From the Stacks: May 11, 2007

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May 2007
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Utne Reader's library is abuzz with a steady flow of 1,500 magazines, newsletters, journals, weeklies, zines, and other lively dispatches from the cultural front that are rarely found at big-box bookstores, newsstands, or even online. So we share the highlights (and occasional lowlights) of what's landing in our library each week in 'From the Stacks.' Check in every Friday for the latest edition.

Hermana, Resist, a personal zine (or 'perzine') by Noemi Martinez, offers frank discussions of racism, feminism, motherhood, and poverty. That's not a familiar confluence of themes in the zine community, which, as Martinez notes in the latest issue (#6), includes few writers of color. She expresses her thoughts and frustrations with ease, through stream-of-consciousness diary entries and poetry. I found the zine uncommonly intimate, despite her claim that she hadn't 'given enough of [herself]' in writing it. Though much of Hermana, Resist relays Martinez's struggles, which, as a single mother living below the poverty line, are considerable, bright spots appear when she writes about her children or reports on a bilingual production of TheVagina Monologues she took part in. Martinez also owns the C/S Distro, which stocks and distributes zines by women and people of color. -- Danielle Maestretti

OtherThe editors of Other are out to stage a 'surgical intervention' on conventional concepts of gender in the July 2007 issue. 'Don?t worry,' the editors' note reads, 'it won't leave a scar or anything. We'll just drill a small hole in your skull, stick the cauterizing tool inside, and burn out the part of your brain that recognizes people as 'male' and 'female.'' A nonprofit magazine from the Institute for Unpopular Culture, Other focuses on the cultural and political scenes of 'new outcasts.' Poetry, nonfiction, and comics about 'subversivism,' sex workers, and strippers provide candid portrayals of sexual identity that challenge the gender status-quo. An essay by Andrea Zanin showcases the variety of sexual attractions, asserting that the male-female gender binary isn't enough to define sexuality: 'When you're painting with only black and white, you're only showing one interpretation of the picture.' -- Julie Dolan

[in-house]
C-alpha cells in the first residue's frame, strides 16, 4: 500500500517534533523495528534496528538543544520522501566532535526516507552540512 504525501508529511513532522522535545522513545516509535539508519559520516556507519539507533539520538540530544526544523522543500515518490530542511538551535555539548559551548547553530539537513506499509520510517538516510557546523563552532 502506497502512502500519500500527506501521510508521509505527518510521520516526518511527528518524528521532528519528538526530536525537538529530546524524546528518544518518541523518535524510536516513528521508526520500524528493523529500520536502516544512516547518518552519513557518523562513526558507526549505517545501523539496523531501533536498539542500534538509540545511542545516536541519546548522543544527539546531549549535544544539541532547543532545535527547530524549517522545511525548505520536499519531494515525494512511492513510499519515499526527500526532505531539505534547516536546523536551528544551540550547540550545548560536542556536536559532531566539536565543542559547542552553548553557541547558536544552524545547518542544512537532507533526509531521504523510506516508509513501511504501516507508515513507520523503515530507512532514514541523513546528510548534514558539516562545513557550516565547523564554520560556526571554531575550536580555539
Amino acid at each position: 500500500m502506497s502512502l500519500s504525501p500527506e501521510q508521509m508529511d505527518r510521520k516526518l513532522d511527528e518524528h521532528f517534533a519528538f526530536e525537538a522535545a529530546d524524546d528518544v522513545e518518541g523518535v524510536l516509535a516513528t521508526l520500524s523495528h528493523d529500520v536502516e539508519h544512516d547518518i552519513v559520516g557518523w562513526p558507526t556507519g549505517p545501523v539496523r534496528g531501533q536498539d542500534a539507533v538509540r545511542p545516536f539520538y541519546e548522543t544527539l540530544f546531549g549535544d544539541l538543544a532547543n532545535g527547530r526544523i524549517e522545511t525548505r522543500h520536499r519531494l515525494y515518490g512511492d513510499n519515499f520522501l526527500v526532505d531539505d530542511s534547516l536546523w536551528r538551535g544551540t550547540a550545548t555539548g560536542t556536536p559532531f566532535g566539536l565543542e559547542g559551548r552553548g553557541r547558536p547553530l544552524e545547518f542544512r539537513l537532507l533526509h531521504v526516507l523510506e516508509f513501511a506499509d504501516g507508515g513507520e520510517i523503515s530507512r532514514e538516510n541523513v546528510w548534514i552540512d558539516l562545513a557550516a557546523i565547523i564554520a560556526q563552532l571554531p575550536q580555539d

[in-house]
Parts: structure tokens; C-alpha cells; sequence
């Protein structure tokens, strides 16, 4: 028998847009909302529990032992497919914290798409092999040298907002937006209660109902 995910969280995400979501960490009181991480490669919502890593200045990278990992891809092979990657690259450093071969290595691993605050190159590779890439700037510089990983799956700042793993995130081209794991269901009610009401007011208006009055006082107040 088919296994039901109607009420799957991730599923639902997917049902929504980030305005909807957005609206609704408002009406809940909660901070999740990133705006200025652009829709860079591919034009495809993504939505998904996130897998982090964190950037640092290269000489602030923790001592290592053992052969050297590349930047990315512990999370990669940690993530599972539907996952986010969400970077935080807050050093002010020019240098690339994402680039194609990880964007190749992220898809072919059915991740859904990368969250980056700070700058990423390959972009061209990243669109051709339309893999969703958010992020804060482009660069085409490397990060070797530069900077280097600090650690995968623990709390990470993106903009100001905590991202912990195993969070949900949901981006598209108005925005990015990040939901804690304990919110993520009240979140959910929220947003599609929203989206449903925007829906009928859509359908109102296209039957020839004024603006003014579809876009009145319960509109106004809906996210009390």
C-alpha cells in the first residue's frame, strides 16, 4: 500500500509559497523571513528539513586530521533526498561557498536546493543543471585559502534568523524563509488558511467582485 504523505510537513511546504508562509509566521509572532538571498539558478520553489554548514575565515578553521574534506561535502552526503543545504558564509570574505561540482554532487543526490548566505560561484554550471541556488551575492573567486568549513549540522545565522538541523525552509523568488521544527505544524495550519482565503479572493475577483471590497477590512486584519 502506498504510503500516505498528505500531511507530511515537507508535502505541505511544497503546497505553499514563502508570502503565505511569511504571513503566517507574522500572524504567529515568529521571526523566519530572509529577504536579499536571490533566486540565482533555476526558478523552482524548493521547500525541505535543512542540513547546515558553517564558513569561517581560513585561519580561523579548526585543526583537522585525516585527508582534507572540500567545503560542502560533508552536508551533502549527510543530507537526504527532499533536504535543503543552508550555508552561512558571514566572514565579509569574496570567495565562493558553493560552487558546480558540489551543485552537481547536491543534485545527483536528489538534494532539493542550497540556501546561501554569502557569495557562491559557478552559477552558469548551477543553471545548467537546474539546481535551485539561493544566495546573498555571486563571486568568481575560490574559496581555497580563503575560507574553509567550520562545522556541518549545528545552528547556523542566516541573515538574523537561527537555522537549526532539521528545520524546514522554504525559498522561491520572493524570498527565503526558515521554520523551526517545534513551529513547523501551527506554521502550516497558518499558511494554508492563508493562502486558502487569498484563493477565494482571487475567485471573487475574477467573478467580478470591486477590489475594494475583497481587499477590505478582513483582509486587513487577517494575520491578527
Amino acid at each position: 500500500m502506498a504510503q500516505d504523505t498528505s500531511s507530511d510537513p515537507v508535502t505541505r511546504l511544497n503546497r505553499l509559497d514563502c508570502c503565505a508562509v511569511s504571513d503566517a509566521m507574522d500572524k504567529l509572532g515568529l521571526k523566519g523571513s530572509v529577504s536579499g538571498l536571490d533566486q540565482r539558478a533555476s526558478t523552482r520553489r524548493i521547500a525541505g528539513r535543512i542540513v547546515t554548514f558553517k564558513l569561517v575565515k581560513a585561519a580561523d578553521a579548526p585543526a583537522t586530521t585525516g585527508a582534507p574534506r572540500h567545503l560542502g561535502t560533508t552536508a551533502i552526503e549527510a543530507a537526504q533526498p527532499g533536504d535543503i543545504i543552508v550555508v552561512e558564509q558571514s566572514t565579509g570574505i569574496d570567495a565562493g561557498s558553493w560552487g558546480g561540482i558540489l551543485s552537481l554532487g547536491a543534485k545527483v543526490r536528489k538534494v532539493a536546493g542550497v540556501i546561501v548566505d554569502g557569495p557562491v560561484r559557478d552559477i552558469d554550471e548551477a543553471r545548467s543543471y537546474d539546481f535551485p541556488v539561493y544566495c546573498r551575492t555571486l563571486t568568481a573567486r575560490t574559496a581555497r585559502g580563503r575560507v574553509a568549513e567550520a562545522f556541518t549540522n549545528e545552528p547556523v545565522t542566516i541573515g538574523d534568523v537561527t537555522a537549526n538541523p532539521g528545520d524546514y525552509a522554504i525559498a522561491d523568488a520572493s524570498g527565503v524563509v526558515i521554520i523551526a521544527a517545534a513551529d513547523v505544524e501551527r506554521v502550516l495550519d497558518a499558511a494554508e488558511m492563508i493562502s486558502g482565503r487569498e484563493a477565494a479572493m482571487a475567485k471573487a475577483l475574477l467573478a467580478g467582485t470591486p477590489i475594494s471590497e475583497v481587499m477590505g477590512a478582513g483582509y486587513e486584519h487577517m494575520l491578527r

SyndicateProductAfter an 18-month hiatus, Syndicate Product finally found its way back to our library. Issue #12.0 of this compilation zine by A.j. Michel is themed 'Year of the (Pack)Rat,' sharing the stories of what people just can't bear to throw away. Celia Perez (creator of the zine I Dreamed I Was Assertive!) admits that she's unable to part with her 'goddamned box of Sassy magazines,' and Eric Lyden (publisher of the zine Fish with Legs) explores his strange attachment to his back issues of Weekly World News (especially the one featuring the photo with the headline 'Saddam & Osama: Banjo Buddies'). The issue begins with a thorough examination of the lamentable setbacks felt by the zine community of late. Syndicate Product is one publication I hope won't meet a similar fate (or get thrown away). -- Bennett Gordon

The Community Farm provides a bounty of information about community supported agriculture (CSA). The small quarterly newsletter out of Michigan compiles news, advice, and trends from the expanding market of community-based growing. The spring issue breaks down an important topic (for both community supported agriculturalists and anyone interested in food in general): the contentious 2007 Farm Bill. According to the article, the bill would provide some money for land conservation and clean energy, but reserves nearly half of funding for agricultural subsidies that 'distort the market' and aid big agribusiness, while pushing family farms off the land. -- Natalie Hudson

A colorful depiction of Sitting Bull and his wife adorns the cover of the summer issue of Tribal College Journal. The quarterly is published by the American Indian Higher Education Consortium, which represents 35 tribal colleges and universities. Native American heritage themes recur throughout as the journal looks to the future of tribal education and parses its role in the community. In the latest issue, editor Tina Deschenie writes that tribal colleges 'present a positive and courageous face against the growing crisis of illness and needless deaths' confronting Native Americans today. -- Natalie Hudson


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